With black bears on the move, Letcher County residents should think twice about leaving garbage, pet food and scraps outside.
“Remove the food, you remove the bear,” said Jayson Plaxico, a biologist with Kentucky Department of Fish and Wildlife Resources. “If the underlying problem isn’t taken care of, the bear will come back or a new bear will take its place.”
Some bears sneak into a neighborhood in the middle of the night and rummage through garbage cans looking for something to eat. Homeowners find trash in the morning strewn across yards and driveways, but don’t usually see the bear.
“Bears learn the garbage pickup route,” said Plaxico. “Put your food up, the bears leave. This is a temporary problem, but it lasts from March through July. When the natural foods are there it isn’t a problem.”
Plaxico said nighttime bears aren’t going to be around people. Other bears have been spotted in broad daylight Dumpster diving.
“It all comes back to the food source,” said Plaxico.
A yearling standing on its hind legs looked inside a cafeteria window at Fleming-Neon Elementary School May 28. Plaxico said usually when a bear looks at a window, the bear is looking at its reflection.
All the students were secured inside the school building taking statewide tests, said FNMS Principal Gracie Maggard, and only a few children saw the bear. The bear hasn’t been back to the school again. “We’re hoping it was just an isolated event.”
The school left the bear’s paw prints on the window for a day so the children could see them.
“Its face was so close to the window that I think it was actually looking inside,” Plaxico said. “I think it has been allowed to be comfortable around houses.”
Plaxico said he doesn’t consider this to be normal bear behavior and if the bear continues to show up on school grounds state wildlife officials will try to relocate the bear.
“Bears don’t just show up one day and look in the window,” he said. “They have to be conditioned. That bear has learned that somewhere.”
Bears also made an appearance last week at Arlie Boggs Elementary School. A fence is located around the school Dumpsters, but Plaxico said garbage bags were left sitting near the Dumpster and it didn’t take bears long to find the garbage.
“At any given time there are 20 or more bears within a mile of Arlie Boggs Elementary School,” he said. “You could probably say that about Whitesburg.”
Plaxico said Mayking and Eolia residents shouldn’t be surprised to see a bear every day from April through July.
“The bears they see live here,” he said. “Once you see a female bear with cubs, you have bears. This time of year you will see them travel.”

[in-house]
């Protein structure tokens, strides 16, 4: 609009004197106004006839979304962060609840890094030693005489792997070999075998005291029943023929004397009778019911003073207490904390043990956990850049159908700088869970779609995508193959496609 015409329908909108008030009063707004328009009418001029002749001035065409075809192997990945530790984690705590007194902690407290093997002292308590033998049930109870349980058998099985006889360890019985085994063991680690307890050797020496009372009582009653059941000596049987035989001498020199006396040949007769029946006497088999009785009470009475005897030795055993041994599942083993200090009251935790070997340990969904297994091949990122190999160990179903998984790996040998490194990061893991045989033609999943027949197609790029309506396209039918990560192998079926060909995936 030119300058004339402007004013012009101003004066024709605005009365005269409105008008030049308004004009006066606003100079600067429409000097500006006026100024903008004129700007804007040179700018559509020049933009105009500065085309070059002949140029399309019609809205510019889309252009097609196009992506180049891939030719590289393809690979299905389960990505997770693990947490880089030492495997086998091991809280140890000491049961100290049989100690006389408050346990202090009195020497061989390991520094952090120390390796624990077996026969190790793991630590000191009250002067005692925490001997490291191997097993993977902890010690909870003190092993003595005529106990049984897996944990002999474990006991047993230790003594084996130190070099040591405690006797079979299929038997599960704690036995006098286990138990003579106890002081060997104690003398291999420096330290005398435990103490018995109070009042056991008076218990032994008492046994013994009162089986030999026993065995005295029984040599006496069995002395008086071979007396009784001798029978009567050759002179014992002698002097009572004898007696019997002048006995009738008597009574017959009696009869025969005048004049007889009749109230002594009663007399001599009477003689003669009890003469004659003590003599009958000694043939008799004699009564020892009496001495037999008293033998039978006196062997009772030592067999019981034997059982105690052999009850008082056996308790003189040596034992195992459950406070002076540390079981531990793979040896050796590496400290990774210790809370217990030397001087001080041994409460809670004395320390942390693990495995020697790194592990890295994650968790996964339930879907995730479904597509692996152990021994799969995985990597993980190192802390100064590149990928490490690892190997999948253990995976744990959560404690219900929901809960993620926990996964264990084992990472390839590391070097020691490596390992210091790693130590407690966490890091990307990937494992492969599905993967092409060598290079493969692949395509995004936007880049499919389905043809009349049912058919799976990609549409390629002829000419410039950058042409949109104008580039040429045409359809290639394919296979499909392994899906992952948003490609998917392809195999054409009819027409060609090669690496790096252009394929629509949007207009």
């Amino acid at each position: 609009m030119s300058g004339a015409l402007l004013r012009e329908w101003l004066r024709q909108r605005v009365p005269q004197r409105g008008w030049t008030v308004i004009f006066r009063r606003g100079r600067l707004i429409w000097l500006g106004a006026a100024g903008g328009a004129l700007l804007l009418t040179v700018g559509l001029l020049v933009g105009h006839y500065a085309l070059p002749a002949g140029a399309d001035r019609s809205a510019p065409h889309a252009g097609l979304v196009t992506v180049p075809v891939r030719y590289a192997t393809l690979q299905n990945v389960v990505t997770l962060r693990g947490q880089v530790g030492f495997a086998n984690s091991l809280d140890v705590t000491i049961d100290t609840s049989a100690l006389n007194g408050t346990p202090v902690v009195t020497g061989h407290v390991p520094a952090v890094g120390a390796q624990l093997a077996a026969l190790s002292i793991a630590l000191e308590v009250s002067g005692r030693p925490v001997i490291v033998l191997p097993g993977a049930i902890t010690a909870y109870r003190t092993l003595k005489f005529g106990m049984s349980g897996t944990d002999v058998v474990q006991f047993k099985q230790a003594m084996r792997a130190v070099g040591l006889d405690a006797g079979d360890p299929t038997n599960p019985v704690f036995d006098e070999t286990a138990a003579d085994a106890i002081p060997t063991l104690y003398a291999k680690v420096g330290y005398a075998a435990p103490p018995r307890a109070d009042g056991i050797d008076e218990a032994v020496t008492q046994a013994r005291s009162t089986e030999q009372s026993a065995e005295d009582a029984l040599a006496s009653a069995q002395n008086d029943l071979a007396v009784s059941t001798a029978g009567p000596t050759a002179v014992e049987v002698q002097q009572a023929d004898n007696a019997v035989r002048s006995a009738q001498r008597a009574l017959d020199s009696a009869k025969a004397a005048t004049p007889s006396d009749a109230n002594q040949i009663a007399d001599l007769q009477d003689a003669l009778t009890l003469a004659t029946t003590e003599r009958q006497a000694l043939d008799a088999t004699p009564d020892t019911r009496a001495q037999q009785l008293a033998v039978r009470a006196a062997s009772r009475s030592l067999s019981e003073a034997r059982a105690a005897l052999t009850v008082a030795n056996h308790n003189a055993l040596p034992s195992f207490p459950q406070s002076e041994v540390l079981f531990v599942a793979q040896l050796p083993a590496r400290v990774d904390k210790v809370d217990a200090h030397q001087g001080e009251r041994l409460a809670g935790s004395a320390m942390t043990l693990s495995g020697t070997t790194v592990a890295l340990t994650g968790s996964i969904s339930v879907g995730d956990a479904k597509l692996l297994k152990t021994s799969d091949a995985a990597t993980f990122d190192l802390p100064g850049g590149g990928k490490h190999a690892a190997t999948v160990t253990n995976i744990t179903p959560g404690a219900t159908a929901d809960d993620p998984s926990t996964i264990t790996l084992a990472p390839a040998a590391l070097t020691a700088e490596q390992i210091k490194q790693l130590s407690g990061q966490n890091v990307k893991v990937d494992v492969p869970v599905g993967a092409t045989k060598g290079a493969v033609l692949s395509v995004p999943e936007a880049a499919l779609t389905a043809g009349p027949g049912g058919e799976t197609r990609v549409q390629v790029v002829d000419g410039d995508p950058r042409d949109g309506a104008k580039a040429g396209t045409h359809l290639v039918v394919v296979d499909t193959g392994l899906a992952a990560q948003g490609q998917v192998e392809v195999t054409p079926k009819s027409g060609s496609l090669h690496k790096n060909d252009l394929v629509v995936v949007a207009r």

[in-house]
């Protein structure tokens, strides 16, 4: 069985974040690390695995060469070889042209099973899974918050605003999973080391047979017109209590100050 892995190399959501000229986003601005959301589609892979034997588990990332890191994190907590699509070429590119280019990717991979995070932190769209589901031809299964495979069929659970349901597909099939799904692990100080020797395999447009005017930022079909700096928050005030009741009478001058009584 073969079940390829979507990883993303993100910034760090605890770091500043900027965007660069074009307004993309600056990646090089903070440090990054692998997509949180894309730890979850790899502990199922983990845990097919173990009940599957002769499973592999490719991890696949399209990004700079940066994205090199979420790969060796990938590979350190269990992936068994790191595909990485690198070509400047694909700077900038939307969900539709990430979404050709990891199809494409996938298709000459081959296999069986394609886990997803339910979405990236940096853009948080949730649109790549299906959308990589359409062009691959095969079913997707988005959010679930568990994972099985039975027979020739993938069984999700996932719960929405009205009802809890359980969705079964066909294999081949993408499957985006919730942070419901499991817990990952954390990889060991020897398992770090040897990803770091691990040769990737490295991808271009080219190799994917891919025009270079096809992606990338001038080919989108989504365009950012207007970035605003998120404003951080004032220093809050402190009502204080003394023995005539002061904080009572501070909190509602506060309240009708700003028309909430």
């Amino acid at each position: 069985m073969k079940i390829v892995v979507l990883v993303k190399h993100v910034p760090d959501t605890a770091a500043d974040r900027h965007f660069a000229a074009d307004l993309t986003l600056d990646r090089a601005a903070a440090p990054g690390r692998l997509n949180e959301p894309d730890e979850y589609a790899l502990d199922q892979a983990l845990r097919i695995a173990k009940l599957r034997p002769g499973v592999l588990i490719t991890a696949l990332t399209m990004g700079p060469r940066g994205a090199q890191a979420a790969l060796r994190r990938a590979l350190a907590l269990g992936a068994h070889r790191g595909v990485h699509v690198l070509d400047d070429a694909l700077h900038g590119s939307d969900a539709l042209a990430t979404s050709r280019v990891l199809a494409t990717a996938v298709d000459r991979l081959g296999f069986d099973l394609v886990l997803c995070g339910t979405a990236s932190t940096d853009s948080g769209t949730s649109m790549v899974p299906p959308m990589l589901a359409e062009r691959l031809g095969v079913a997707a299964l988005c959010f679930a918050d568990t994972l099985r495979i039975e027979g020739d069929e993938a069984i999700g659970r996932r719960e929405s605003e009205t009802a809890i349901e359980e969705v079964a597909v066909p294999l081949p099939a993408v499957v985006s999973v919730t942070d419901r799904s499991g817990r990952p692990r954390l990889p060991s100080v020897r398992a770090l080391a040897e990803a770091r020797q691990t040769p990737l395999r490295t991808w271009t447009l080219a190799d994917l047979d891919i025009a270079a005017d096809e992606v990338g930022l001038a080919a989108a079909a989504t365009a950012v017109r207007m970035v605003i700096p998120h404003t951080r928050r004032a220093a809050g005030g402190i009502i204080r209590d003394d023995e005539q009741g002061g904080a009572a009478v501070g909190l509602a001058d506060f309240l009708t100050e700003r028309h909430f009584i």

Younger bears disperse in June and adult male bears are looking for mates. A bear wearing a tracking collar traveled 1,000 miles in 40 days, Plaxico said.
“These large males looking for females may go 250 square miles,” he said.
Plaxico said 313 nuisance or observation reports from Letcher County have been received from 2012 to 2015, compared to 388 in Harlan County and 122 in Pike County.
As of May 31, 40 nuisance reports from Letcher County have been entered into the database. In 2014, 86 complaints were documented. Plaxico said human and bear interactions are probably much higher because many people never report issues with bears.
Most of the bear complaints Fish and Wildlife officials have received from Letcher County residents so far in 2015 are from the Whitesburg area.
“It’s a matter of people getting used to the bears being around,” said Plaxico. “They are here to stay. If folks from Virginia and Tennessee can live with growing bear populations, we can too.”
Plaxico recommends that people store garbage in outside storage buildings or garages until garbage pickup day. Old oil drums or freezers with latches can be used as storage devices.
“Plastic lids don’t cut it,” he said.
Put birdfeeders up after dark. Don’t leave pet food or scraps in yard or on porch. Put out only the amount of food a pet can eat.
“Our number one goal is to not have bears on porches,” said Plaxico. “We don’t want bears in neighborhoods.”
Plaxico encourages beekeepers to install simple, electric fences around beehives.
“It babysits your bees while you are sleeping,” he said.
While bears getting into garbage is a common complaint, Plaxico said in order for wildlife officials to capture a bear it needs to do more than get into garbage. “Trapping a bear is usually a last resort and takes place only after folks try our standard recommendations — what we know that works— and find no success,” he said. “Even then, we aren’t always successful when trapping. It is usually easier and quicker to simply bear proof your property.”
As long as people don’t remove food sources, Plaxico said there isn’t a place the bear can be relocated that it won’t come back.
“If you have 30 do the right thing and two not, it still creates a problem for the neighborhood,” he said.
Most bears in eastern Kentucky are located in Harlan, Letcher and Pike counties, Plaxico said.
“The bears are here and they are increasing in number,” he said. “They are becoming more prevalent.”
Twenty-two bears hit by cars have died in Letcher County from 2010 to 2014. Plaxico said 18 bears have been legally harvested since 2009 and three bears have been illegally killed in Letcher County.